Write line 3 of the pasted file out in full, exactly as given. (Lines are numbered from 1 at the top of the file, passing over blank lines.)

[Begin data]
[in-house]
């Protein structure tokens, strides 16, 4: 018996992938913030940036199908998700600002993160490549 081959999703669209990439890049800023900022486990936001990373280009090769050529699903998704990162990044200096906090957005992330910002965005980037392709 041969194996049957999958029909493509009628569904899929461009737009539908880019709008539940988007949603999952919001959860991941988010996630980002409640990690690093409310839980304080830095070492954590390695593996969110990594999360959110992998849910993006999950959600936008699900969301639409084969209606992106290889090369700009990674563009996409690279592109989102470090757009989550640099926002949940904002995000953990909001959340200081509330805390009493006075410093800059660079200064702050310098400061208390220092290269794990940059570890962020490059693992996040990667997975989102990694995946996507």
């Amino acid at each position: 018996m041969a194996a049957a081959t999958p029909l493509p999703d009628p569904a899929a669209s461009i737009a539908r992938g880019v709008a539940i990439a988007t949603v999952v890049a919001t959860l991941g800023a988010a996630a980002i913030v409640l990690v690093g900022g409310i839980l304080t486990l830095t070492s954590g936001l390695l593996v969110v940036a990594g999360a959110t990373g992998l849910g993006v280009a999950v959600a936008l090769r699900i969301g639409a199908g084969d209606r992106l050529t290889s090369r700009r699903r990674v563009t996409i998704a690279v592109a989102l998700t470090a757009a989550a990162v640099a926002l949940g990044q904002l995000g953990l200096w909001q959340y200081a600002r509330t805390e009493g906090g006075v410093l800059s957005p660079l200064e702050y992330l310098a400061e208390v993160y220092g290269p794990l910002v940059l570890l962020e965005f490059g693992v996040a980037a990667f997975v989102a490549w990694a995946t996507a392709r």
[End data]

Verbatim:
């Amino acid at each position: 018996m041969a194996a049957a081959t999958p029909l493509p999703d009628p569904a899929a669209s461009i737009a539908r992938g880019v709008a539940i990439a988007t949603v999952v890049a919001t959860l991941g800023a988010a996630a980002i913030v409640l990690v690093g900022g409310i839980l304080t486990l830095t070492s954590g936001l390695l593996v969110v940036a990594g999360a959110t990373g992998l849910g993006v280009a999950v959600a936008l090769r699900i969301g639409a199908g084969d209606r992106l050529t290889s090369r700009r699903r990674v563009t996409i998704a690279v592109a989102l998700t470090a757009a989550a990162v640099a926002l949940g990044q904002l995000g953990l200096w909001q959340y200081a600002r509330t805390e009493g906090g006075v410093l800059s957005p660079l200064e702050y992330l310098a400061e208390v993160y220092g290269p794990l910002v940059l570890l962020e965005f490059g693992v996040a980037a990667f997975v989102a490549w990694a995946t996507a392709r």